The University of Aberdeen has welcomed the announcement that one of its professors, Anne Glover, has been appointed as the first Chief Scientific Adviser for Europe.
Professor Glover, Chair in Molecular and Cell Biology at the University’s Institute of Medical Sciences, begins her three year post in January.
Her current role as Scotland’s first Chief Scientific Adviser with the Scottish Government ends in December.
Professor Glover will take leave of absence from the University when she begins the newly created three-year post which is based in Brussels.
Professor Glover said: “Science, engineering and technology are the key to a successful future for Europe and I’m delighted to have this opportunity to champion and work in partnership with world-leading institutions across Europe to help deliver this.”
Paying tribute to Professor Glover, First Minister Alex Salmond said: “Scotland continues to make an immense impact on modern society through scientific innovation and Anne has played a key role in developing Scotland’s world-leading position on science. The fact she has been offered such an influential role speaks volumes for her and Scottish science’s achievements in recent years in terms of delivering innovative solutions to problems that affect our world.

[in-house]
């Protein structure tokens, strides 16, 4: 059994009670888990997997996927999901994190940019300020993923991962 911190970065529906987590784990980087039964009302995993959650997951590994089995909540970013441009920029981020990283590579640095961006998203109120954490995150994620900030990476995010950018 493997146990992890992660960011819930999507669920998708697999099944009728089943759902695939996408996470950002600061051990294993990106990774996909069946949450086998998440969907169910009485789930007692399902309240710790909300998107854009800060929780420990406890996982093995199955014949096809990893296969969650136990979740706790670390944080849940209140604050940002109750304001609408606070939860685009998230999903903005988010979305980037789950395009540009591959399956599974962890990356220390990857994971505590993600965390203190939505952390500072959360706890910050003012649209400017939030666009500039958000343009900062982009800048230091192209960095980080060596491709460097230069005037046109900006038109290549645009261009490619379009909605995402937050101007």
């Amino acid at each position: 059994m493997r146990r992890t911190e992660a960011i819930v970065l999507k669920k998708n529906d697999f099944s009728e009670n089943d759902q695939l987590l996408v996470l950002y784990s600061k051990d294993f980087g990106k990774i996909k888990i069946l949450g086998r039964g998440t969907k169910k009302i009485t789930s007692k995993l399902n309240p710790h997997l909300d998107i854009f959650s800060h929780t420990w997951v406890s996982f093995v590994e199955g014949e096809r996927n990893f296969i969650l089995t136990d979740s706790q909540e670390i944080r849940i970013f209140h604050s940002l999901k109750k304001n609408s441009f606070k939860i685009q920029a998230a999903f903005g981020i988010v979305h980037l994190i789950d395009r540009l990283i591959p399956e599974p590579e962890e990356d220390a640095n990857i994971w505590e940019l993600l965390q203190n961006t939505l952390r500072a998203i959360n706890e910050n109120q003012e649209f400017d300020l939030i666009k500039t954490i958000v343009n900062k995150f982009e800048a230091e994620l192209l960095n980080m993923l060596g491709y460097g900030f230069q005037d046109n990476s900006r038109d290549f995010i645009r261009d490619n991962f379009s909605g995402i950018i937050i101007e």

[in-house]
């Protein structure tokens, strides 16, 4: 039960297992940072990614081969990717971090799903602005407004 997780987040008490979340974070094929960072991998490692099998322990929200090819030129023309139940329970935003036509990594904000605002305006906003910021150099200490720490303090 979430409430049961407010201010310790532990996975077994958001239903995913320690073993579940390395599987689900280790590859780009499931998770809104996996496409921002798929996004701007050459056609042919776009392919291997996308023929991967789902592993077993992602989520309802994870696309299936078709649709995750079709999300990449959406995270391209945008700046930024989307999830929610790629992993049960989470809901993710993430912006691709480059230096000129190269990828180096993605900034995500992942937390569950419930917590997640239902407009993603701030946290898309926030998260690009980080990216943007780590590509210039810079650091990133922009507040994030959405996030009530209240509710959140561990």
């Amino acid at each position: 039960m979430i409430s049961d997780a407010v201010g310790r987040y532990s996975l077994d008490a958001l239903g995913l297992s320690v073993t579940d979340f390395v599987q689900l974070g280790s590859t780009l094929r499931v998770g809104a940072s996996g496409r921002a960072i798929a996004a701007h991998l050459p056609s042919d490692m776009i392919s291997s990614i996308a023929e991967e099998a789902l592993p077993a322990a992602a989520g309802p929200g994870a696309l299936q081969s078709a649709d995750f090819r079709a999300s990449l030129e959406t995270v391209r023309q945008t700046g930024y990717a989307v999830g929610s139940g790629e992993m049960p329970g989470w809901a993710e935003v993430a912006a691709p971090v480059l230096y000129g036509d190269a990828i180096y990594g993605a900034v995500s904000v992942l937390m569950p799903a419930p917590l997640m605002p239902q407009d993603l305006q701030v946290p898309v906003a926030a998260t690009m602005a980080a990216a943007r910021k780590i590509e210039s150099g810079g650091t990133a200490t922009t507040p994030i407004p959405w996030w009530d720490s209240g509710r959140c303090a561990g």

“Scotland remains one of the most respected places in the world for scientific research that has a global impact and attracts international investment, and Anne’s drive, determination and enthusiasm have greatly strengthened this proud reputation. Her new role will further enhance Scotland’s position on the scientific world stage. I wish Anne well and look forward to learning about her new venture.”
Professor Ian Diamond, Principal and Vice-Chancellor of the University of Aberdeen, said: “This is a fantastic appointment not only for Professor Anne Glover but also for the University of Aberdeen. Anne is an outstanding scientist who has achieved a tremendous amount at the University and for Scotland.
“It is a much deserved opportunity for Anne and she will bring a great deal of expertise and experience to this new role in Europe.”
Professor Glover will maintain her links with the University - her lab will continue its research into how organisms respond to stress, in order to understand more about the mechanics of aging diseases, such as dementia.